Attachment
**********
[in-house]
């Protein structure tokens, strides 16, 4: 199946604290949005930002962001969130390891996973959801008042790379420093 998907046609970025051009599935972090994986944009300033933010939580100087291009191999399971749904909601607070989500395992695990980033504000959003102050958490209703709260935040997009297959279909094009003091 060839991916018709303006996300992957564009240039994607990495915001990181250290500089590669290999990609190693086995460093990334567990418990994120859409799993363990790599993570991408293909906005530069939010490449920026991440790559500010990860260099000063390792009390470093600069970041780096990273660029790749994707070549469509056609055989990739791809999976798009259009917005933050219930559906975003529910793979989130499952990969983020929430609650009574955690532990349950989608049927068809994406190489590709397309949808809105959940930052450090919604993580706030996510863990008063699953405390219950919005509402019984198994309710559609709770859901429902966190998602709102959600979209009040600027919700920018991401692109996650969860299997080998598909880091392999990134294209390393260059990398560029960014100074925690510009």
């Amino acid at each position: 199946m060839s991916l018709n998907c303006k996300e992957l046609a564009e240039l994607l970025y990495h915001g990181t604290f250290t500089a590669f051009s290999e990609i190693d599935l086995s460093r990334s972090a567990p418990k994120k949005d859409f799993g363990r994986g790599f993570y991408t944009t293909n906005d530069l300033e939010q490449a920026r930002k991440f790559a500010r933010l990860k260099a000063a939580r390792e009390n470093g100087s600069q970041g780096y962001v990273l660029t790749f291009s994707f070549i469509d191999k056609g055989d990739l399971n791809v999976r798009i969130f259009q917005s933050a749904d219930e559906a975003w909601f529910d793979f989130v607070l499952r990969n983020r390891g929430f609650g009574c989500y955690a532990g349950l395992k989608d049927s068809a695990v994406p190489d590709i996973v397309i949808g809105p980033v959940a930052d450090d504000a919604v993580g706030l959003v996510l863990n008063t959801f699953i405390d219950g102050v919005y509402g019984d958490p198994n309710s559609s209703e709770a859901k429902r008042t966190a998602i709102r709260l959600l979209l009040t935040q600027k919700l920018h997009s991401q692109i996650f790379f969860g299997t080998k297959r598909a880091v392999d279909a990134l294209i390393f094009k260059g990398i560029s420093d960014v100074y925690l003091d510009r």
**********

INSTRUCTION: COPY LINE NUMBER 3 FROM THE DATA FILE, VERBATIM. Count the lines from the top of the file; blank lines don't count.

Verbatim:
């Amino acid at each position: 199946m060839s991916l018709n998907c303006k996300e992957l046609a564009e240039l994607l970025y990495h915001g990181t604290f250290t500089a590669f051009s290999e990609i190693d599935l086995s460093r990334s972090a567990p418990k994120k949005d859409f799993g363990r994986g790599f993570y991408t944009t293909n906005d530069l300033e939010q490449a920026r930002k991440f790559a500010r933010l990860k260099a000063a939580r390792e009390n470093g100087s600069q970041g780096y962001v990273l660029t790749f291009s994707f070549i469509d191999k056609g055989d990739l399971n791809v999976r798009i969130f259009q917005s933050a749904d219930e559906a975003w909601f529910d793979f989130v607070l499952r990969n983020r390891g929430f609650g009574c989500y955690a532990g349950l395992k989608d049927s068809a695990v994406p190489d590709i996973v397309i949808g809105p980033v959940a930052d450090d504000a919604v993580g706030l959003v996510l863990n008063t959801f699953i405390d219950g102050v919005y509402g019984d958490p198994n309710s559609s209703e709770a859901k429902r008042t966190a998602i709102r709260l959600l979209l009040t935040q600027k919700l920018h997009s991401q692109i996650f790379f969860g299997t080998k297959r598909a880091v392999d279909a990134l294209i390393f094009k260059g990398i560029s420093d960014v100074y925690l003091d510009r």